Thursday morning came and we did not get on a plane. The luggage was still half packed on my bedroom floor. Alllllllllll of my warm weather outfits went untouched. My bathing suit still has the tags on and will probably be returned.
Instead of putting the final touches on our trip prep on Wednesday night, I watched Gabe throw up all over himself and our couch. Then throw up all over our bath tub and our bathroom floor and walls. And then Kamel and I spent the next two hours alternating between holding him, doing loads and loads of vomit laundry, wiping up floors and upholstery, while also canceling flights, haggling refunds, canceling hotels, the rental car, and on and on.
We spent Thursday and Friday cleaning up our vomit covered house, running Gabe to the doctor, dealing with toddler diarrhea and the smells, my god the smells, checking fevers, administering Tylenol, and praying we wouldn’t get it. The upholstery was disinfected by professionals, the bathroom rug and towels and pillow cases were all washed three times. It took me 3 days to fully unpack us all, to unpack the luggage that had gone nowhere. And we all went back to work on Monday.
Because sometimes, on the eve before a big trip, the longest trip to anywhere we have booked since our honeymoon, where we’ve made plans to take an air-boat through the everglades, to spend afternoons on the beach with family, etc… etc. Sometimes the night before all of that your kid throws up all over your house and you have to play the parent card.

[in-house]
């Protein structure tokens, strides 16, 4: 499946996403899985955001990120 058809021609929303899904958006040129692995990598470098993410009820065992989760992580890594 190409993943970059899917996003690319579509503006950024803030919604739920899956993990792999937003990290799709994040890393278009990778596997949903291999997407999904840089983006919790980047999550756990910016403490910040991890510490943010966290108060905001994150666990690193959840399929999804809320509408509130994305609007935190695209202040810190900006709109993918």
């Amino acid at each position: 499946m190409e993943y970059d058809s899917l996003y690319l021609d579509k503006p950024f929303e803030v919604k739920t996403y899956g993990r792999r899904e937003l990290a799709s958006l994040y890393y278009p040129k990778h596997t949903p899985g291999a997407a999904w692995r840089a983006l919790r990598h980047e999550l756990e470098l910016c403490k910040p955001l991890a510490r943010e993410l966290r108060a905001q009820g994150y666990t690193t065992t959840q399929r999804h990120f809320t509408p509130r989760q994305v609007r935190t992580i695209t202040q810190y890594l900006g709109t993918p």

Sometimes kids ruin everything.
Sometimes being an adult means NOT sucking it up and throwing everyone in the car at 445am the next day and forcing a 6 hour flight from hell. Sometimes it means saying no and making good choices for other people even though it means your big floppy sun hat will probably stay in the closet for another year.
Sometimes it’s all in the timing.
And thank god it didn’t happen on the plane. Because toddlers give you no warning. They just projectile vomit like a fire hose. In his eyes, in his ears, down his shirt, in his shoes. Thank god it didn’t happen 12 hours later.
But it means we’re not in Miami. We’re not seeing family. My weekend and the two days off I kept were spent problem solving and pushing fluids and washing my hands and moping around the apartment.
And Gabe was sick and now he’s better and we’re still here when we should be there. And that’s just what happens sometimes. That is parenthood.